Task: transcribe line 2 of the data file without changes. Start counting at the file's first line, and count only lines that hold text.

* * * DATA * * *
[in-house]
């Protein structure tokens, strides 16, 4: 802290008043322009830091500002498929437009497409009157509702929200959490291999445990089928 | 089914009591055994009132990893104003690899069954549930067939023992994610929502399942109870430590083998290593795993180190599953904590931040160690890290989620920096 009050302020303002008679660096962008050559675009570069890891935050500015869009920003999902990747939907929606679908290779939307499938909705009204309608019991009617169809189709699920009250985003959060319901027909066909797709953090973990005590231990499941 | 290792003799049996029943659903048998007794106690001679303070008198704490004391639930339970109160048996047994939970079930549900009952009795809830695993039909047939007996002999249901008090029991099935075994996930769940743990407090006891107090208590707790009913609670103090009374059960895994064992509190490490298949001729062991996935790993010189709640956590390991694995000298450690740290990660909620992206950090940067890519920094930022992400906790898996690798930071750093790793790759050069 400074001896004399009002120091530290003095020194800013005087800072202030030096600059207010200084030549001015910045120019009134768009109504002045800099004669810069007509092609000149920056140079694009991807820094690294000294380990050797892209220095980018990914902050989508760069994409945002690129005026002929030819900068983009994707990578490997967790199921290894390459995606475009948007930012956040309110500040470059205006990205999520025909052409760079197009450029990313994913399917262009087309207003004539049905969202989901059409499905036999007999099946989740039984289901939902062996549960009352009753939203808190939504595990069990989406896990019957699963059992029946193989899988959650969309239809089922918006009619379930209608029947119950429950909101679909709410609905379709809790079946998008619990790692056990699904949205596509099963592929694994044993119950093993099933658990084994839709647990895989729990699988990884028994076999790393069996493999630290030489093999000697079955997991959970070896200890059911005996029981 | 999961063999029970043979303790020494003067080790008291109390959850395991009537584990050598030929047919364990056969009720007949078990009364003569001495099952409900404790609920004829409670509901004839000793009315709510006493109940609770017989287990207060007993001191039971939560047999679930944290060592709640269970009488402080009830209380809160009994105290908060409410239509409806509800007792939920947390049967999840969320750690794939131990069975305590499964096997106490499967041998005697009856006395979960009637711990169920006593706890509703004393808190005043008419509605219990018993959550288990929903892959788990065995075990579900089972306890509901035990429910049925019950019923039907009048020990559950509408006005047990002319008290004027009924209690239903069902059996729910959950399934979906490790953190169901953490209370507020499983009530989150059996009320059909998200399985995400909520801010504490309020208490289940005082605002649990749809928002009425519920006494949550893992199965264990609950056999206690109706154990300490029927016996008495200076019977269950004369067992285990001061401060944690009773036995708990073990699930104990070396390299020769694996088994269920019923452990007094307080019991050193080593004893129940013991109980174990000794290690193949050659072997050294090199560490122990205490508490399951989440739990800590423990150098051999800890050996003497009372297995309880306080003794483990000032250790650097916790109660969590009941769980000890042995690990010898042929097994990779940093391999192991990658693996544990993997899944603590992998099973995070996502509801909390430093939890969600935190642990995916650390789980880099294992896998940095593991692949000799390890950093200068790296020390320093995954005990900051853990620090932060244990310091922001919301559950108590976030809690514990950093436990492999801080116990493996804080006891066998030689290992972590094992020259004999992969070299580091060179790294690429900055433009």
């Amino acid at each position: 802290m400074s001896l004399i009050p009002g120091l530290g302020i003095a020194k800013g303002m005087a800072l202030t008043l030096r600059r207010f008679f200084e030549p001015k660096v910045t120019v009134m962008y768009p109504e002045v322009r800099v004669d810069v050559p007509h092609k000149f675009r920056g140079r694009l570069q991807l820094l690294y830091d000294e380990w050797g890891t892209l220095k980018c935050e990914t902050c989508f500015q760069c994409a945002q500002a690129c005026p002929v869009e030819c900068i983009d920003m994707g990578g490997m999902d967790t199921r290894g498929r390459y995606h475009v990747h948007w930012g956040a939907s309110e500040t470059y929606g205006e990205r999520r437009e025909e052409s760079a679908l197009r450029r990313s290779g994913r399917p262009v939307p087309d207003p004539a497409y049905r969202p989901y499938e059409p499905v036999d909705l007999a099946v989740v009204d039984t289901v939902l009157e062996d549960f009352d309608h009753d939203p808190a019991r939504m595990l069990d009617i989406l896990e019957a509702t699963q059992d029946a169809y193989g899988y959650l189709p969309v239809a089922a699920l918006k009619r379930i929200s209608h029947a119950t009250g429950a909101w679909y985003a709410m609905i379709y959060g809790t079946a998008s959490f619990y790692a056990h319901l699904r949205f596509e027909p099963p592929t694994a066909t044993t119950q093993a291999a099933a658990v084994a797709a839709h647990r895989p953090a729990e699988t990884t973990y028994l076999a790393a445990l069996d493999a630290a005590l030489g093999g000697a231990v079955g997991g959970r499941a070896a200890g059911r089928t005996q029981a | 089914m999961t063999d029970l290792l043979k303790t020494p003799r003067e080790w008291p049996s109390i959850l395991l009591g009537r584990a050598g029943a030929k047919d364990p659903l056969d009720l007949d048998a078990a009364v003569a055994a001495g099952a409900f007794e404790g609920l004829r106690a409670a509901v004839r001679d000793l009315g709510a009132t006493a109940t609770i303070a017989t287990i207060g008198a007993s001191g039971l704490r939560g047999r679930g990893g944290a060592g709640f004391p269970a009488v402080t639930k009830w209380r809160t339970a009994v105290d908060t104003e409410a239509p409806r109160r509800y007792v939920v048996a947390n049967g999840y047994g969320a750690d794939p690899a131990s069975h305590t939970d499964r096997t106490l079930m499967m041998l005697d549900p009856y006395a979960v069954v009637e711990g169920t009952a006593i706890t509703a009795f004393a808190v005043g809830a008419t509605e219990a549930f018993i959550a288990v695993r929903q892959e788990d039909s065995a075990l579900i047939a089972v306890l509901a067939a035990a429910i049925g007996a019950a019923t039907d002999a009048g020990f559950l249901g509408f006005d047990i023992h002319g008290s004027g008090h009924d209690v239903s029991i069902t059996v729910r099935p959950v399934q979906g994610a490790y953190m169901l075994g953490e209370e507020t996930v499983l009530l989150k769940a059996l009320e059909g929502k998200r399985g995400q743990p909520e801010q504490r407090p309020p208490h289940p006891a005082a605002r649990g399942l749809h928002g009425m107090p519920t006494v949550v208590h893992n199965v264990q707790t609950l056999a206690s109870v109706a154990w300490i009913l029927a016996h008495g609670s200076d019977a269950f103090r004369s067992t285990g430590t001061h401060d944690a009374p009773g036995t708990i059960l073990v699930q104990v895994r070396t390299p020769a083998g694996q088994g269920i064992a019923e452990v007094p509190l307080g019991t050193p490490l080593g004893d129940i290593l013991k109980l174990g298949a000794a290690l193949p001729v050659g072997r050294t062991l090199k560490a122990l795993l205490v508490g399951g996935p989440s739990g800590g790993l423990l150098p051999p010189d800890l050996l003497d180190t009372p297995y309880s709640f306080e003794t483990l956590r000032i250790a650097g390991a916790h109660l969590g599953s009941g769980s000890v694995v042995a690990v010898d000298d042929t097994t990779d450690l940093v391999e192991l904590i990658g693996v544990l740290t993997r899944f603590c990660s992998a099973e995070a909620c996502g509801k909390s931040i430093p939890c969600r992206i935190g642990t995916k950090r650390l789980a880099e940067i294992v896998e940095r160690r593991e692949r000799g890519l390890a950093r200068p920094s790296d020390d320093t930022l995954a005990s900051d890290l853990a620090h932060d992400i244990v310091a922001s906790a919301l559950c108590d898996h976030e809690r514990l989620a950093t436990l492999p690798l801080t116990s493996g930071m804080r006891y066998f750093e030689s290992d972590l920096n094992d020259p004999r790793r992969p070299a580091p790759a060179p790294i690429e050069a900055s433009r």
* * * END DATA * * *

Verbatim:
């Protein structure tokens, strides 16, 4: 802290008043322009830091500002498929437009497409009157509702929200959490291999445990089928 | 089914009591055994009132990893104003690899069954549930067939023992994610929502399942109870430590083998290593795993180190599953904590931040160690890290989620920096 009050302020303002008679660096962008050559675009570069890891935050500015869009920003999902990747939907929606679908290779939307499938909705009204309608019991009617169809189709699920009250985003959060319901027909066909797709953090973990005590231990499941 | 290792003799049996029943659903048998007794106690001679303070008198704490004391639930339970109160048996047994939970079930549900009952009795809830695993039909047939007996002999249901008090029991099935075994996930769940743990407090006891107090208590707790009913609670103090009374059960895994064992509190490490298949001729062991996935790993010189709640956590390991694995000298450690740290990660909620992206950090940067890519920094930022992400906790898996690798930071750093790793790759050069 400074001896004399009002120091530290003095020194800013005087800072202030030096600059207010200084030549001015910045120019009134768009109504002045800099004669810069007509092609000149920056140079694009991807820094690294000294380990050797892209220095980018990914902050989508760069994409945002690129005026002929030819900068983009994707990578490997967790199921290894390459995606475009948007930012956040309110500040470059205006990205999520025909052409760079197009450029990313994913399917262009087309207003004539049905969202989901059409499905036999007999099946989740039984289901939902062996549960009352009753939203808190939504595990069990989406896990019957699963059992029946193989899988959650969309239809089922918006009619379930209608029947119950429950909101679909709410609905379709809790079946998008619990790692056990699904949205596509099963592929694994044993119950093993099933658990084994839709647990895989729990699988990884028994076999790393069996493999630290030489093999000697079955997991959970070896200890059911005996029981 | 999961063999029970043979303790020494003067080790008291109390959850395991009537584990050598030929047919364990056969009720007949078990009364003569001495099952409900404790609920004829409670509901004839000793009315709510006493109940609770017989287990207060007993001191039971939560047999679930944290060592709640269970009488402080009830209380809160009994105290908060409410239509409806509800007792939920947390049967999840969320750690794939131990069975305590499964096997106490499967041998005697009856006395979960009637711990169920006593706890509703004393808190005043008419509605219990018993959550288990929903892959788990065995075990579900089972306890509901035990429910049925019950019923039907009048020990559950509408006005047990002319008290004027009924209690239903069902059996729910959950399934979906490790953190169901953490209370507020499983009530989150059996009320059909998200399985995400909520801010504490309020208490289940005082605002649990749809928002009425519920006494949550893992199965264990609950056999206690109706154990300490029927016996008495200076019977269950004369067992285990001061401060944690009773036995708990073990699930104990070396390299020769694996088994269920019923452990007094307080019991050193080593004893129940013991109980174990000794290690193949050659072997050294090199560490122990205490508490399951989440739990800590423990150098051999800890050996003497009372297995309880306080003794483990000032250790650097916790109660969590009941769980000890042995690990010898042929097994990779940093391999192991990658693996544990993997899944603590992998099973995070996502509801909390430093939890969600935190642990995916650390789980880099294992896998940095593991692949000799390890950093200068790296020390320093995954005990900051853990620090932060244990310091922001919301559950108590976030809690514990950093436990492999801080116990493996804080006891066998030689290992972590094992020259004999992969070299580091060179790294690429900055433009």